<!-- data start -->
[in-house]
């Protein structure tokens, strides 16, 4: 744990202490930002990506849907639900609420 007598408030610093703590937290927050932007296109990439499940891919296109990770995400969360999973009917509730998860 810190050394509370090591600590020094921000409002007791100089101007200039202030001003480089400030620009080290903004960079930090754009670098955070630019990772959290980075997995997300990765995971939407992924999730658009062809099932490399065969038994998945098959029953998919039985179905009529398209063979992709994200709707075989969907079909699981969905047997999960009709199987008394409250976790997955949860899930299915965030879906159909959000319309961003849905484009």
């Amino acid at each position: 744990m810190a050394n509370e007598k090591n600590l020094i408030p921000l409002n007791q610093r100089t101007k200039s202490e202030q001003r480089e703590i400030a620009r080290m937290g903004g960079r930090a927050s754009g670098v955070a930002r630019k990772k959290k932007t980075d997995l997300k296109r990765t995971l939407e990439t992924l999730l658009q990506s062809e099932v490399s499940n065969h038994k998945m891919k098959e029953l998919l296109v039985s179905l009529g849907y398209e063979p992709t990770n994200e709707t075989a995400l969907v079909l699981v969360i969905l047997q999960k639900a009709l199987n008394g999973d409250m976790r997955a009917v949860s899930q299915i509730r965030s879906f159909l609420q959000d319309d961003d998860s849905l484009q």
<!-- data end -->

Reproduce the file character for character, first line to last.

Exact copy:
[in-house]
């Protein structure tokens, strides 16, 4: 744990202490930002990506849907639900609420 007598408030610093703590937290927050932007296109990439499940891919296109990770995400969360999973009917509730998860 810190050394509370090591600590020094921000409002007791100089101007200039202030001003480089400030620009080290903004960079930090754009670098955070630019990772959290980075997995997300990765995971939407992924999730658009062809099932490399065969038994998945098959029953998919039985179905009529398209063979992709994200709707075989969907079909699981969905047997999960009709199987008394409250976790997955949860899930299915965030879906159909959000319309961003849905484009």
């Amino acid at each position: 744990m810190a050394n509370e007598k090591n600590l020094i408030p921000l409002n007791q610093r100089t101007k200039s202490e202030q001003r480089e703590i400030a620009r080290m937290g903004g960079r930090a927050s754009g670098v955070a930002r630019k990772k959290k932007t980075d997995l997300k296109r990765t995971l939407e990439t992924l999730l658009q990506s062809e099932v490399s499940n065969h038994k998945m891919k098959e029953l998919l296109v039985s179905l009529g849907y398209e063979p992709t990770n994200e709707t075989a995400l969907v079909l699981v969360i969905l047997q999960k639900a009709l199987n008394g999973d409250m976790r997955a009917v949860s899930q299915i509730r965030s879906f159909l609420q959000d319309d961003d998860s849905l484009q």